And I`m also very curious as to why the -- did the sheriff`s department who monitors sexual predators, were they notified that there were allegations from the police department? I mean, these are things that agencies need to be communicating to each other about.

VELEZ-MITCHELL: This is a broken system. And...

GOLLAND: Totally.

VELEZ-MITCHELL: ... there is no communication.

GOLLAND: Absolutely.

VELEZ-MITCHELL: And it would seem that the sheriff`s officers, who did the knock, had nose plugs on, because they didn`t smell the stench of death either. It goes all the way around.

Jessica, California, your question or thought, ma`am?

CALLER: Yes, Jane. Love your show.


CALLER: And I love your book.


CALLER: You`re welcome.

My question is, how in the world does law enforcement and agencies like the health department -- did not follow through? I`m sure this question has been asked a dozen times. And I...

VELEZ-MITCHELL: Councilman? Jessica, I want to thank you. That`s an excellent question. I`m going to take it to Councilman Zackary Reed.

Councilman, it seems like there is blame to go around. Not just the police department but Health department, as this caller said. And of course, the parole, the people who checked on him, because he was a registered sex offender. They didn`t catch it either. Nobody caught it.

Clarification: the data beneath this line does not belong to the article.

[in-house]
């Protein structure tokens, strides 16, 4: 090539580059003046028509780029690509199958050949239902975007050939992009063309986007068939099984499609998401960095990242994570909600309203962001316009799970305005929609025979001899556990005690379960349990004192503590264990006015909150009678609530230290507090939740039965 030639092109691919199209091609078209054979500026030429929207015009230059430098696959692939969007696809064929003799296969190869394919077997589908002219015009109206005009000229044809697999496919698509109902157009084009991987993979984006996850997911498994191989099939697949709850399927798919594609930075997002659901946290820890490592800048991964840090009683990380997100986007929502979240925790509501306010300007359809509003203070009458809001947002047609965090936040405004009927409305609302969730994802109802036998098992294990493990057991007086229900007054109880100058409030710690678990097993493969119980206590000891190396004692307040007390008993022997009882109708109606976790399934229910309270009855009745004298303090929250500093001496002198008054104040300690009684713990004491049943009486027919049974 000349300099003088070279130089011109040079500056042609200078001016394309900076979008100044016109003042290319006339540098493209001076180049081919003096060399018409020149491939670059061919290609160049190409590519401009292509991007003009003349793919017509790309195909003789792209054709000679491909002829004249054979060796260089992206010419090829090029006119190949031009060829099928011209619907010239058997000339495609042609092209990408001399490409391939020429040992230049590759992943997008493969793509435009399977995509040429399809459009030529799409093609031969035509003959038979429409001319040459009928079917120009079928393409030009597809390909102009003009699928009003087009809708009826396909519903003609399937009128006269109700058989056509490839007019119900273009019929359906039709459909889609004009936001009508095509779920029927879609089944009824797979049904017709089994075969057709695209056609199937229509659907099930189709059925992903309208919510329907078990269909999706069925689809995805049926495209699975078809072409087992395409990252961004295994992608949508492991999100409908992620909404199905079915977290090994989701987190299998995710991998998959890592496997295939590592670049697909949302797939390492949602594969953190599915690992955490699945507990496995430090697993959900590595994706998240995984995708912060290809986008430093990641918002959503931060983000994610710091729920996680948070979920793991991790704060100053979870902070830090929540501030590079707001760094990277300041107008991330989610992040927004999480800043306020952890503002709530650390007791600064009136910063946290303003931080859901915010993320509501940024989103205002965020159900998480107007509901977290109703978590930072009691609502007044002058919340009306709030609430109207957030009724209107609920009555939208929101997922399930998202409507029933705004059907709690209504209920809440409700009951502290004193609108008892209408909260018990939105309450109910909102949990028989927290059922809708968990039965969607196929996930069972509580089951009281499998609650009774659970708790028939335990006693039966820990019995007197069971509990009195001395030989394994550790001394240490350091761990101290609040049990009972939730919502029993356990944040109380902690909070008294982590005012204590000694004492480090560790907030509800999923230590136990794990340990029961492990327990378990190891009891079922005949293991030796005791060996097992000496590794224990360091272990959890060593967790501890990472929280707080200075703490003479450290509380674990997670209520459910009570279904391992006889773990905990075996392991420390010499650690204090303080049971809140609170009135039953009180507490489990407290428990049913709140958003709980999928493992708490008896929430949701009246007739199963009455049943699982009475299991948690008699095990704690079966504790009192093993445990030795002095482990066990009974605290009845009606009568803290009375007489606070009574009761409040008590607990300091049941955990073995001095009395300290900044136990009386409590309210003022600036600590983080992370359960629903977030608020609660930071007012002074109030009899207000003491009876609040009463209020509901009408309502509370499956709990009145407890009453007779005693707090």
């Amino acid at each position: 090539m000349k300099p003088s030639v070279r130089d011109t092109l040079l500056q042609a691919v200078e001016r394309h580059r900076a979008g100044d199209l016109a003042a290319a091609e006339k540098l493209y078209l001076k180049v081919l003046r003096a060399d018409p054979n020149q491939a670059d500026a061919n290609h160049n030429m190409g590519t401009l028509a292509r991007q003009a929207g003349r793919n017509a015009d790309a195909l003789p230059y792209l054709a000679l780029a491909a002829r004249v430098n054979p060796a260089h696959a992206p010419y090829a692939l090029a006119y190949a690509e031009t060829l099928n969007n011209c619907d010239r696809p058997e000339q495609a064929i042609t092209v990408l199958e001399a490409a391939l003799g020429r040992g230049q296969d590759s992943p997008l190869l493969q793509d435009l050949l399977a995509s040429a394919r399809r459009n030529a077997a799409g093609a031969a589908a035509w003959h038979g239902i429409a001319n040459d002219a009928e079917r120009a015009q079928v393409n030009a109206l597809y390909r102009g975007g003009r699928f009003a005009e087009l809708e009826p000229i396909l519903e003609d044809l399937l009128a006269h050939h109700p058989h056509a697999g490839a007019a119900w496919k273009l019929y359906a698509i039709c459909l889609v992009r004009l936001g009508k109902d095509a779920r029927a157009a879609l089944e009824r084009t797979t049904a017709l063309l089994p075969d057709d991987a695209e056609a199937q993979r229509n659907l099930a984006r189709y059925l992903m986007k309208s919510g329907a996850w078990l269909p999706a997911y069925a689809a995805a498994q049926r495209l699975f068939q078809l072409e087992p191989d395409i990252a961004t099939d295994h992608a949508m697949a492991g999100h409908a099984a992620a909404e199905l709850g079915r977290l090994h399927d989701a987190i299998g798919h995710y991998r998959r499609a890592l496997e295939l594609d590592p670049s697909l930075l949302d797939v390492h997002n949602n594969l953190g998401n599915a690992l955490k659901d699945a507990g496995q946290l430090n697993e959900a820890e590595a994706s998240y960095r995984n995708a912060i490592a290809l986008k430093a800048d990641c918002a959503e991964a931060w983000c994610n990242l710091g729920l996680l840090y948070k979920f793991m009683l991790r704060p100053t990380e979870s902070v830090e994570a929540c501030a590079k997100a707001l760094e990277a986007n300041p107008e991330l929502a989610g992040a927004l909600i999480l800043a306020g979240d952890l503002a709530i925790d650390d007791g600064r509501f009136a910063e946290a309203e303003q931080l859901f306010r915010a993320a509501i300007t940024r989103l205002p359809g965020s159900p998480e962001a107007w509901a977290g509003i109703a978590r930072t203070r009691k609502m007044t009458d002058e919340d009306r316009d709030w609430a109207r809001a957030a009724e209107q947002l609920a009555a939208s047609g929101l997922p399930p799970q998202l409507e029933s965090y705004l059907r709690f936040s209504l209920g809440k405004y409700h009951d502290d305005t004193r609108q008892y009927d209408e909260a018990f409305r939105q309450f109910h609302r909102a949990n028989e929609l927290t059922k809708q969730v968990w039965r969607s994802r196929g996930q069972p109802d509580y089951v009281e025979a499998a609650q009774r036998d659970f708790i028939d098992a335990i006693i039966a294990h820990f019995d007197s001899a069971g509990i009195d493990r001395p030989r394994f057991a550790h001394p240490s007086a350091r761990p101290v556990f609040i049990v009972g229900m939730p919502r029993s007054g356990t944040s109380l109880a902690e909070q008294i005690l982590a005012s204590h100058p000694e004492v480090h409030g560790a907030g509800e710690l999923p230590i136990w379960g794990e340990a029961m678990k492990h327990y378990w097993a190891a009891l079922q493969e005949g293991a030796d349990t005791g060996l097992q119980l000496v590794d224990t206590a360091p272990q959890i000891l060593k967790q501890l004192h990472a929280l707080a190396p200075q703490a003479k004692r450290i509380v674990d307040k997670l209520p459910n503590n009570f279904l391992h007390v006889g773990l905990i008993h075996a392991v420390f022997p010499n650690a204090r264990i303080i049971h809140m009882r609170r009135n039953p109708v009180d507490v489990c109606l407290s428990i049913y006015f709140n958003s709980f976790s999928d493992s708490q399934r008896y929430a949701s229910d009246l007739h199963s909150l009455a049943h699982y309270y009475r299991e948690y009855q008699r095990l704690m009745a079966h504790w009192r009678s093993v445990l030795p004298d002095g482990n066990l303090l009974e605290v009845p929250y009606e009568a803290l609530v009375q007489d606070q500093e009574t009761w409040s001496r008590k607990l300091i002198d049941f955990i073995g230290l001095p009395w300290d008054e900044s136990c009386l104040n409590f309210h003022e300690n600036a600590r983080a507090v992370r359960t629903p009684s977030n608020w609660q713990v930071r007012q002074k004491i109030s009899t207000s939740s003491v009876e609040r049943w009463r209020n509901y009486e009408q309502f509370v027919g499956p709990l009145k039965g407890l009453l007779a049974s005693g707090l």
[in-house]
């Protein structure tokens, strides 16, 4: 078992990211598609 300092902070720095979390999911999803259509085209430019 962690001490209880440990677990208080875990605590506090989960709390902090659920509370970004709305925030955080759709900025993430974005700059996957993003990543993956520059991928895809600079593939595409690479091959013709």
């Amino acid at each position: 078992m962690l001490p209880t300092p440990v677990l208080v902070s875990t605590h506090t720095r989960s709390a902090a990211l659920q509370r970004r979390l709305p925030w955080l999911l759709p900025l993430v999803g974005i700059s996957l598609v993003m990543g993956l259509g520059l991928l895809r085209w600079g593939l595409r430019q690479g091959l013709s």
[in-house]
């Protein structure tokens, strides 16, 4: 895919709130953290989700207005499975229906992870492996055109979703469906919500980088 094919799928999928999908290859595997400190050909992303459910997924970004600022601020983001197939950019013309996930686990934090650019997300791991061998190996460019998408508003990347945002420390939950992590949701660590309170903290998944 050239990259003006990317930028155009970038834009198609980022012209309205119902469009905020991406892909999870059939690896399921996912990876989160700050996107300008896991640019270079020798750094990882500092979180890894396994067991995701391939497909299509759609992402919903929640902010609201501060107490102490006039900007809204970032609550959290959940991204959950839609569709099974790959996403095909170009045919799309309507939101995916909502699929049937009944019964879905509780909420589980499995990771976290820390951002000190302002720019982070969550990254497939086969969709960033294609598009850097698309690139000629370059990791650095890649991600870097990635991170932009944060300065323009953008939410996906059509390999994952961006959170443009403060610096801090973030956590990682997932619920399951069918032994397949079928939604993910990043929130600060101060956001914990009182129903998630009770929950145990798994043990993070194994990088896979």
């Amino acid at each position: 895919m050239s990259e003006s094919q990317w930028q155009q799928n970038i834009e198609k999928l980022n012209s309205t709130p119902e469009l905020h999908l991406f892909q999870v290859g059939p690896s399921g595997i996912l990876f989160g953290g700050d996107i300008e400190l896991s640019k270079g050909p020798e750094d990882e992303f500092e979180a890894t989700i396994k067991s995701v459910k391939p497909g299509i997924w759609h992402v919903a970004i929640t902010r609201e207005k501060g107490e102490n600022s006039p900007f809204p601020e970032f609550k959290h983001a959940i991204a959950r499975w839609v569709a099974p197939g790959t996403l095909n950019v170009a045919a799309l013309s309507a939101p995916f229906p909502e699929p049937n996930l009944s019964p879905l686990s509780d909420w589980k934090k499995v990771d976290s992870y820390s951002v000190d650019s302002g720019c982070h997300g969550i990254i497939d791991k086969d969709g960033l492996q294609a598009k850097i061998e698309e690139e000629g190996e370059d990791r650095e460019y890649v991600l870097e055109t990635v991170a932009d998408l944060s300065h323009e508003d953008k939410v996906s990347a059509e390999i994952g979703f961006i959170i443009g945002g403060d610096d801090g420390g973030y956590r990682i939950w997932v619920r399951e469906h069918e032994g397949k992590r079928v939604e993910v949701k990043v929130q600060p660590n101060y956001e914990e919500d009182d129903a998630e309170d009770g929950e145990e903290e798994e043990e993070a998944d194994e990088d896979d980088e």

REED: Jane, you hit the nail right on the head: it`s the system. It`s a broken system. And what we`ve got to do is we`ve got to have this thorough evaluation of a broken system so that all these agencies, public agencies, including me. I got the first call in 2007 from one of my residents, who said, point blank, "Councilman, there`s an odor in the neighborhood."

VELEZ-MITCHELL: Did you go to the area?

REED: I went to the area.

VELEZ-MITCHELL: Did you smell it?

REED: I also -- I never smelt it, but I got to believe my resident. But I immediately called the health department. And the health department has gone out there. You had police that had gone out there. We had a sheriff who had gone out there. You`ve had state inspectors who`ve gone out there and, for some strange reason, no one could not [SIC] identify the smell of dying corpse.

VELEZ-MITCHELL: Ken Sealy, I`ve got to go back to you, because you`re the one with the expert on drug addicts. Inside that house there`s no way you could have missed it. And yet, it would just seem that the need to have that drug is more important than -- "Oh, my gosh, something really smells foul here. I`ve got to get out of here."

SEALY: Yes, no. The drug addict is going to stay there, but as everybody`s saying it`s the system, because it doesn`t matter if they are poor living in that environment or if they`re wealthy. It`s still they`re setting double standards. It doesn`t work. The system needs to be fixed to help these people with their addiction issues.



MATHIS: You know what?

UNIDENTIFIED FEMALE: Couple of quick issues.

VELEZ-MITCHELL: I know you do, and we`ve got bring you all back, because this story is -- we could talk about it for hours. Thank you, fantastic panel. We`re going to stay on top of this one. It is a metaphor for our addict nation.

We salute the troops every day on HLN. Today Robin Meade has a salute from a Pennsylvania mom to her son.

Hi, Robin.


ROBIN MEADE, HLN ANCHOR: Well, thanks, Jane.